with John Timpson and Brian Redhead
6.30, 7.30, 8.30 News Summary
6.45* Prayer for the Day
7.0, 8.0 Today's News Read by HARRIET CASS
7.20* Your Letters
7.25*, 8.25* Sport
7.45* Thought for the Day
8.35* Yesterday in Parliament
Marie Lloyd ... Dan Leno
... Harry Lauder ...
Gertie Gitana ...
Sandy Powell magic names from the days of the much-lamented music-hall. But has time added a rosy glow? Sue MacGregor is joined in the Tuesday Call studio by Roy Hudd and Dr Jacqueline Bratton to answer your questions and share your memories of the music-halt.
Produced by the Woman's Hour unit
Lines open from 8.0 am
For shops and shoppers it's the busiest time of year: Hard upon the Christmas spending spree comes the January sales. Cheryl Armitage goes behind the counter of a major department store to talk to the staff about the pressures of serving the public.
devised by TONY SHRYANE and EDWARD J. MASON Dilys Powell and Frank Muir challenge Antonia Fraser and Denis Norden In the Chair
Questions compiled by PETER MOORE
Producers TONY SHRYANE and PETE ATKIN
Introduced by Sue MacGregor including
Food to Keep You Fit: in the first of four discussions on healthy eating, Woman's Hour listener PAT BRADSHAW. joins nutritionist CAROLINE WALKER and cookery writer GAIL DUFF to work out ways of making meals which are both tempting and nutritious.
This week: Breakfast Over the Bridge (2)
The View From the Hill by MARGARET STEWARD
His family, friends and publisher all prepare to celebrate the 70th birthday of that distinguished poet,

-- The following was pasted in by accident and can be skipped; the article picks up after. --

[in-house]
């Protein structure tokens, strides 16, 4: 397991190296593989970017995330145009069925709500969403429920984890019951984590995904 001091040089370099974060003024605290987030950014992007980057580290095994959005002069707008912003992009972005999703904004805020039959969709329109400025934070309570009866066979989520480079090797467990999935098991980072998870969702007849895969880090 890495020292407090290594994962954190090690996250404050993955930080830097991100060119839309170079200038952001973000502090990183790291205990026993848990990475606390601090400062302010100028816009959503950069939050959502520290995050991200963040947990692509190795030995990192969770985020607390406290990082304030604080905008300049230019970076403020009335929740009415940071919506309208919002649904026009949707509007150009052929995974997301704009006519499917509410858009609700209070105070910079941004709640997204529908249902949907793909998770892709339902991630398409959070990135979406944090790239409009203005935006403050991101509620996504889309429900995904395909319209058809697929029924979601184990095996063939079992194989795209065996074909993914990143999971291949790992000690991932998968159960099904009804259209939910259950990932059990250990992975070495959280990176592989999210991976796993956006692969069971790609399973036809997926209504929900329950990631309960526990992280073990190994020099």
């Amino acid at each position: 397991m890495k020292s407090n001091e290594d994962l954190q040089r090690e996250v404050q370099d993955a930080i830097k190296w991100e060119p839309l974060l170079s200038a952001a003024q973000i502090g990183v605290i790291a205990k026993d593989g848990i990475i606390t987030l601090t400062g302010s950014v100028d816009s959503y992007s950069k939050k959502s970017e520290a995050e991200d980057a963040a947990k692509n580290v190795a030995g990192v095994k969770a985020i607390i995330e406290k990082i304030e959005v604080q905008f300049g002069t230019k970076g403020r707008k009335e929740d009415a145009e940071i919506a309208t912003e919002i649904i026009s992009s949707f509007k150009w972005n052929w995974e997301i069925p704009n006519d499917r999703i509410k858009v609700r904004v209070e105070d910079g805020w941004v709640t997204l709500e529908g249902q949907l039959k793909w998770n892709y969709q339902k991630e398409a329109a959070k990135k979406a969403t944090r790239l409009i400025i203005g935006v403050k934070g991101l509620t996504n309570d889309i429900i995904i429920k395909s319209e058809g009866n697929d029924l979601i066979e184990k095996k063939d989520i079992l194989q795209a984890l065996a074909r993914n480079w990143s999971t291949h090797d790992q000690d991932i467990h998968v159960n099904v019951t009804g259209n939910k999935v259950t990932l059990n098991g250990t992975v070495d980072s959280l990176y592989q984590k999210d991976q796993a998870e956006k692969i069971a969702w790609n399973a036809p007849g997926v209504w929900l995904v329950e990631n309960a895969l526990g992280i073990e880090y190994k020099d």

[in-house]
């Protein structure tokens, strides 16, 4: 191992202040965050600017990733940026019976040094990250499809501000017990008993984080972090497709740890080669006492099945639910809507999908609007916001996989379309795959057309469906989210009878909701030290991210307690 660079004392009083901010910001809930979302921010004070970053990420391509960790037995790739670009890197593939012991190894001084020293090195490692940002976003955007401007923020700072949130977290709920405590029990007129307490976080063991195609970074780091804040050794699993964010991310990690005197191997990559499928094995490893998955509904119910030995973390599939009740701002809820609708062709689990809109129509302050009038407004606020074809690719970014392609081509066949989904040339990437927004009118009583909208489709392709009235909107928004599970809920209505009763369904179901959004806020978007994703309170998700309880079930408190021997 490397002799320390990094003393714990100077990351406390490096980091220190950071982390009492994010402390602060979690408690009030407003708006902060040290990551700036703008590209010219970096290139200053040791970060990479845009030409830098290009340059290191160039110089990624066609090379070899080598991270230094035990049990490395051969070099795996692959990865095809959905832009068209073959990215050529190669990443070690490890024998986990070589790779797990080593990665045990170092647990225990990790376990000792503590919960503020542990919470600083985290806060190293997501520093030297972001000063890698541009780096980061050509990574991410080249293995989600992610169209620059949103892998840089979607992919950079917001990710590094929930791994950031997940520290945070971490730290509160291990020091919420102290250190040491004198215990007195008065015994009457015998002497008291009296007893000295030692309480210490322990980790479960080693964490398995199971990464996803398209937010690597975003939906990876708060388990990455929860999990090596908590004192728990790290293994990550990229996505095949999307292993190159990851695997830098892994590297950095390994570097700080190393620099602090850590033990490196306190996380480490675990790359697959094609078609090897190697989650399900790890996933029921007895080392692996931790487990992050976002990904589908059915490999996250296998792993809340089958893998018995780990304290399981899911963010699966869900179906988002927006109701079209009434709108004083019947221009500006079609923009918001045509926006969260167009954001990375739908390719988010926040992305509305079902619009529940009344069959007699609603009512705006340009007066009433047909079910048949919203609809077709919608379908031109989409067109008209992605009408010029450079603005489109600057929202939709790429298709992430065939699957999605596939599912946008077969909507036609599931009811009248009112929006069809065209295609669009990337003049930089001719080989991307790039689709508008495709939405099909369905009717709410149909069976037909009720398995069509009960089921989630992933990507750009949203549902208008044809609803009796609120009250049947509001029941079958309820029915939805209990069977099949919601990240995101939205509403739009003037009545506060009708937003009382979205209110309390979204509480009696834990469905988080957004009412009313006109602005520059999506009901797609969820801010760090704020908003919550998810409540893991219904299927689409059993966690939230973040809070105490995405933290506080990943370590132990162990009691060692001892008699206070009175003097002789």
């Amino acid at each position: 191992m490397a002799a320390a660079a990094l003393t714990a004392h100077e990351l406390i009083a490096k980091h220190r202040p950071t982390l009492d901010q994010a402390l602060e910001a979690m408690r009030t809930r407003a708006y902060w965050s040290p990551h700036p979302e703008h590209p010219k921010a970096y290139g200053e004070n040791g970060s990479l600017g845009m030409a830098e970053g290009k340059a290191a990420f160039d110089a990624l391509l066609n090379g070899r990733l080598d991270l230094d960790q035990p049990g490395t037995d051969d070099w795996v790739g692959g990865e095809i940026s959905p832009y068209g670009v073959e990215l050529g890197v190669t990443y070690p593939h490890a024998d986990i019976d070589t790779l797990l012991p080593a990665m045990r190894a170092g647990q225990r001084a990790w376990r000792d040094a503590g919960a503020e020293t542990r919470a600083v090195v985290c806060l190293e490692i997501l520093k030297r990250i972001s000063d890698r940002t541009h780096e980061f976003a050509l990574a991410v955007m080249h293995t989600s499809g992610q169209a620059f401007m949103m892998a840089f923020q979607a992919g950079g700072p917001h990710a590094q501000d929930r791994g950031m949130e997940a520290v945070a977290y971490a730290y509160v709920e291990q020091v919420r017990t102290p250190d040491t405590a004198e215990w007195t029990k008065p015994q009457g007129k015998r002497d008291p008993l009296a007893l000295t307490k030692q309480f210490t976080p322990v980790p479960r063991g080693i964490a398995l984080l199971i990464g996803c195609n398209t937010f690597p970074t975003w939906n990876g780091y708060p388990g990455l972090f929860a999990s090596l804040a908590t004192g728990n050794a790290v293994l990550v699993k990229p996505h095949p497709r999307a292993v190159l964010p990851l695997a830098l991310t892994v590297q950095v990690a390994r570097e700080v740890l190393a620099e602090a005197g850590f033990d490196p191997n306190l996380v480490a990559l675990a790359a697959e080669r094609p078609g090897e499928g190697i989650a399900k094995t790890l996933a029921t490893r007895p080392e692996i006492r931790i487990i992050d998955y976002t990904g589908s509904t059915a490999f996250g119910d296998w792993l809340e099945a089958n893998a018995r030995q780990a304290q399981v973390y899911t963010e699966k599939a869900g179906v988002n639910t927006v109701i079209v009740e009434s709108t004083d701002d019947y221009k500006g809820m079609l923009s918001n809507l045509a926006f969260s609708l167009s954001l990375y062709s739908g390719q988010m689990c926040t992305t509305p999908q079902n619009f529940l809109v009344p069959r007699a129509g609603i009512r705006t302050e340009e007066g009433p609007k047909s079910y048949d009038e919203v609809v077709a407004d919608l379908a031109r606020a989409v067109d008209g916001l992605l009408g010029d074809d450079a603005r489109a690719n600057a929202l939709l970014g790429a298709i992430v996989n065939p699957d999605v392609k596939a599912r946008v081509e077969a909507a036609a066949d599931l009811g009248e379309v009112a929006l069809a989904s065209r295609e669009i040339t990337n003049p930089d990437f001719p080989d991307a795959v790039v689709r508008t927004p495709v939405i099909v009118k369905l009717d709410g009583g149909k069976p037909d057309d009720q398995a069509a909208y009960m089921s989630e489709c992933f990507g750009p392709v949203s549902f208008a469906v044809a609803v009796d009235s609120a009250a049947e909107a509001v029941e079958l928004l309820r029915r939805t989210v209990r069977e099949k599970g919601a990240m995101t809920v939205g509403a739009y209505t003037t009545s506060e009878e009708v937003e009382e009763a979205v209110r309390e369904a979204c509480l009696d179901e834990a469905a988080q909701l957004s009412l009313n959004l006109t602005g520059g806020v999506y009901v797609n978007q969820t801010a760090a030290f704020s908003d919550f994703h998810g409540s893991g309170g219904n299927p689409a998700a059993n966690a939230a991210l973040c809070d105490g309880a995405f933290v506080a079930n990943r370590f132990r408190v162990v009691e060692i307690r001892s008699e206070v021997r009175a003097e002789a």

Thomas Fennel. But Tom is not in a mood for rejoicing. His muse has failed him; he has written nothing for years. Now he has reached his allotted life-span, is it likely that the sap will rise again? That inspiration will return?
Directed by JOHN CARDY
Bella, Tom's wife:
Andrew, his son:
Henrietta, his daughter:
Donald, his son-in-law:
Anna and Bevis,his grandchildren:
Anna and Bevis,his grandchildren:
Martin, his publisher:
One day in May 1913, 81 cadets, including the young
Louis Battenberg , stood on the quay at Portsmouth Docks awaiting the arrival of the Admiralty launch which would take them across the Solent to
Osborne Naval College. Each year the surviving members of the 'Exmouth Term 1913' meet for an anniversary lunch at a Salisbury hotel where they reminisce about their days at Osborne before the Great War changed the face of the navy.
Narrator TOM SALMON
Compiled by BRIAN HAWKINS Producer JOHN KNIGHT BBC Bristol
Four programmes on world problems ahead.
1: The Ticking Debt Bomb Last year more countries followed Brazil and Mexico into bankruptcy. This year international debt looks like becoming a major world issue. Western banks are threatened with insolvency. Poor countries are threatened with instability and violence.
Should the rich countries bail out the bankrupt poor, or will bankers' handouts only postpone an inevitable crisis? Producer DAVID POWELL
A new series of six programmes about the themes and variations of the lives of the British in South-East Asia, in the days of the Empire: in the words of some of those who were there. 1: Shanghai
'There were no less than 400 nightclubs in Shanghai.... It was a place where you could see anything, do anything, get anything.... I never felt it was a wicked city, it was an exciting city ... There was something about the air of Shanghai. You didn't need much sleep.'
Special music by JONATHAN GIBBS. BBC RADIOPHONlC WORKSHOP Compiled by CHARLES ALLEN Producer MlCHAEL MASON
Presenter Peter White Producer THENA HESHEL
Listeners can phone in queries and comments relating to the programme on [number removed],
8.30-10.0 pm Handbooks of aids and Publications, PO Box 234, London SEl 3TH
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